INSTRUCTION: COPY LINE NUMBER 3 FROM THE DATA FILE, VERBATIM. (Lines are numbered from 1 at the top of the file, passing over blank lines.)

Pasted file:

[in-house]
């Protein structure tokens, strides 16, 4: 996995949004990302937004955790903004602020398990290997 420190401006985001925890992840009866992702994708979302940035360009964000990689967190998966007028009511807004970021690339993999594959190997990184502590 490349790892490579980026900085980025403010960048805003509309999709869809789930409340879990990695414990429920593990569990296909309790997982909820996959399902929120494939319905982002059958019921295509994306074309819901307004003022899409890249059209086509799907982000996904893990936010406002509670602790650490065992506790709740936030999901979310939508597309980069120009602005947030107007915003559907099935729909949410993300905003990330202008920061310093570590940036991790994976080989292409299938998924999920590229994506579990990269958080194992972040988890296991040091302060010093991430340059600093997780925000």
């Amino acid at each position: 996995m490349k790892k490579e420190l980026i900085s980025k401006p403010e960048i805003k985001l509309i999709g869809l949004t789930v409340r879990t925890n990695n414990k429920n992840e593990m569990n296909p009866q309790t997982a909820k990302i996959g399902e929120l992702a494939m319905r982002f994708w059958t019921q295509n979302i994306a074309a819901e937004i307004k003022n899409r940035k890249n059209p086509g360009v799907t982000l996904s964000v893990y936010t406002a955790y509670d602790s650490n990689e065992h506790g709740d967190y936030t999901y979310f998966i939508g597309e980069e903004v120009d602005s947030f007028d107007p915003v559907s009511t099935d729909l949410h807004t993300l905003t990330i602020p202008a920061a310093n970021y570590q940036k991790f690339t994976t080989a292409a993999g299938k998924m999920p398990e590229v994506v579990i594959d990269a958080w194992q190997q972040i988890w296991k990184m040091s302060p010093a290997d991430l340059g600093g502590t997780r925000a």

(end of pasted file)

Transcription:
């Amino acid at each position: 996995m490349k790892k490579e420190l980026i900085s980025k401006p403010e960048i805003k985001l509309i999709g869809l949004t789930v409340r879990t925890n990695n414990k429920n992840e593990m569990n296909p009866q309790t997982a909820k990302i996959g399902e929120l992702a494939m319905r982002f994708w059958t019921q295509n979302i994306a074309a819901e937004i307004k003022n899409r940035k890249n059209p086509g360009v799907t982000l996904s964000v893990y936010t406002a955790y509670d602790s650490n990689e065992h506790g709740d967190y936030t999901y979310f998966i939508g597309e980069e903004v120009d602005s947030f007028d107007p915003v559907s009511t099935d729909l949410h807004t993300l905003t990330i602020p202008a920061a310093n970021y570590q940036k991790f690339t994976t080989a292409a993999g299938k998924m999920p398990e590229v994506v579990i594959d990269a958080w194992q190997q972040i988890w296991k990184m040091s302060p010093a290997d991430l340059g600093g502590t997780r925000a």